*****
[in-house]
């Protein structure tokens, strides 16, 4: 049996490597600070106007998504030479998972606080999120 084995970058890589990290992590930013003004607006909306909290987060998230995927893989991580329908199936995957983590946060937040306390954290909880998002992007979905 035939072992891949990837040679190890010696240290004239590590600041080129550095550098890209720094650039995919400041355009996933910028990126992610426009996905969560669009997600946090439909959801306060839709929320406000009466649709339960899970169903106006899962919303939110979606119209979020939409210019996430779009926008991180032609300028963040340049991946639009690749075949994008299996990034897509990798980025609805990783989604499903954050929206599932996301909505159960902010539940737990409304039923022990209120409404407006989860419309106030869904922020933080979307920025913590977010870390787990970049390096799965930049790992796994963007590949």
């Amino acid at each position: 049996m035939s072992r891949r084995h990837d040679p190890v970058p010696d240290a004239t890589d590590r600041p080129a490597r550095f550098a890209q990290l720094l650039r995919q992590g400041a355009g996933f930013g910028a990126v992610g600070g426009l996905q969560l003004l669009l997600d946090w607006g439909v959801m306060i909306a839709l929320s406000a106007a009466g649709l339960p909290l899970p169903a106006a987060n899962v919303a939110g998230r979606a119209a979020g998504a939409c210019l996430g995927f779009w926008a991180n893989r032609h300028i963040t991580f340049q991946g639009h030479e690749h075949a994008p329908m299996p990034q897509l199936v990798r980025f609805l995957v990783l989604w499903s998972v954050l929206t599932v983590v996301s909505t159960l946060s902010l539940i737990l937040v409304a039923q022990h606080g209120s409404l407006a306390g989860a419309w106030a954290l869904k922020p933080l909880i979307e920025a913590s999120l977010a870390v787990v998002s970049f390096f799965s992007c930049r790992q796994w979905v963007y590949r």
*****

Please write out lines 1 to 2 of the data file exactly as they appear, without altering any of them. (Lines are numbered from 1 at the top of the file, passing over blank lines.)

[in-house]
């Protein structure tokens, strides 16, 4: 049996490597600070106007998504030479998972606080999120 084995970058890589990290992590930013003004607006909306909290987060998230995927893989991580329908199936995957983590946060937040306390954290909880998002992007979905 035939072992891949990837040679190890010696240290004239590590600041080129550095550098890209720094650039995919400041355009996933910028990126992610426009996905969560669009997600946090439909959801306060839709929320406000009466649709339960899970169903106006899962919303939110979606119209979020939409210019996430779009926008991180032609300028963040340049991946639009690749075949994008299996990034897509990798980025609805990783989604499903954050929206599932996301909505159960902010539940737990409304039923022990209120409404407006989860419309106030869904922020933080979307920025913590977010870390787990970049390096799965930049790992796994963007590949």